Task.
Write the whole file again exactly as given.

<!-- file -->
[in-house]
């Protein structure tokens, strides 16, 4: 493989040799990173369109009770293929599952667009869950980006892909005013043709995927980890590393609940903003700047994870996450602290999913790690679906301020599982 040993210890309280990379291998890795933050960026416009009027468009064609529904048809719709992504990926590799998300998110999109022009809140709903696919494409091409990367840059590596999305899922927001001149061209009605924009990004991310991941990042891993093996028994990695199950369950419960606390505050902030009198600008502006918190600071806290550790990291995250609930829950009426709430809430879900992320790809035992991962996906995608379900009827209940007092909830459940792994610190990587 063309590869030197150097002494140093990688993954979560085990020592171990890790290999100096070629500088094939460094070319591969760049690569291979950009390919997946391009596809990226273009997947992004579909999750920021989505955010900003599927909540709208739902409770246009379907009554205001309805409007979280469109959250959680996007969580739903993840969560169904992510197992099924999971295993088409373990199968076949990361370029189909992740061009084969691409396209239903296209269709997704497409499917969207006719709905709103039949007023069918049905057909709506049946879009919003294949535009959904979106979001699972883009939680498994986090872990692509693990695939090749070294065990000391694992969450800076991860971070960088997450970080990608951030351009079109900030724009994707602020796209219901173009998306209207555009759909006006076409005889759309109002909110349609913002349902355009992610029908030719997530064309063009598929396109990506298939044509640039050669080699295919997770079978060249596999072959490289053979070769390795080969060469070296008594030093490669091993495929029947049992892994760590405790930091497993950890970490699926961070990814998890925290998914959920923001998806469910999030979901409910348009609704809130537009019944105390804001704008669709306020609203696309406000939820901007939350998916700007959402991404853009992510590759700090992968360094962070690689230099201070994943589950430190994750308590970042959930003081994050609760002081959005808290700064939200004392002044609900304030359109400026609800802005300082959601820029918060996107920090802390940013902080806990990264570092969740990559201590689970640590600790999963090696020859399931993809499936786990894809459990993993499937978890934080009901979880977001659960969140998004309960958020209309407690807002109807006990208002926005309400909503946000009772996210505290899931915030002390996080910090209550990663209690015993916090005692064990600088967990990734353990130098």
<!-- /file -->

[in-house]
């Protein structure tokens, strides 16, 4: 493989040799990173369109009770293929599952667009869950980006892909005013043709995927980890590393609940903003700047994870996450602290999913790690679906301020599982 040993210890309280990379291998890795933050960026416009009027468009064609529904048809719709992504990926590799998300998110999109022009809140709903696919494409091409990367840059590596999305899922927001001149061209009605924009990004991310991941990042891993093996028994990695199950369950419960606390505050902030009198600008502006918190600071806290550790990291995250609930829950009426709430809430879900992320790809035992991962996906995608379900009827209940007092909830459940792994610190990587 063309590869030197150097002494140093990688993954979560085990020592171990890790290999100096070629500088094939460094070319591969760049690569291979950009390919997946391009596809990226273009997947992004579909999750920021989505955010900003599927909540709208739902409770246009379907009554205001309805409007979280469109959250959680996007969580739903993840969560169904992510197992099924999971295993088409373990199968076949990361370029189909992740061009084969691409396209239903296209269709997704497409499917969207006719709905709103039949007023069918049905057909709506049946879009919003294949535009959904979106979001699972883009939680498994986090872990692509693990695939090749070294065990000391694992969450800076991860971070960088997450970080990608951030351009079109900030724009994707602020796209219901173009998306209207555009759909006006076409005889759309109002909110349609913002349902355009992610029908030719997530064309063009598929396109990506298939044509640039050669080699295919997770079978060249596999072959490289053979070769390795080969060469070296008594030093490669091993495929029947049992892994760590405790930091497993950890970490699926961070990814998890925290998914959920923001998806469910999030979901409910348009609704809130537009019944105390804001704008669709306020609203696309406000939820901007939350998916700007959402991404853009992510590759700090992968360094962070690689230099201070994943589950430190994750308590970042959930003081994050609760002081959005808290700064939200004392002044609900304030359109400026609800802005300082959601820029918060996107920090802390940013902080806990990264570092969740990559201590689970640590600790999963090696020859399931993809499936786990894809459990993993499937978890934080009901979880977001659960969140998004309960958020209309407690807002109807006990208002926005309400909503946000009772996210505290899931915030002390996080910090209550990663209690015993916090005692064990600088967990990734353990130098």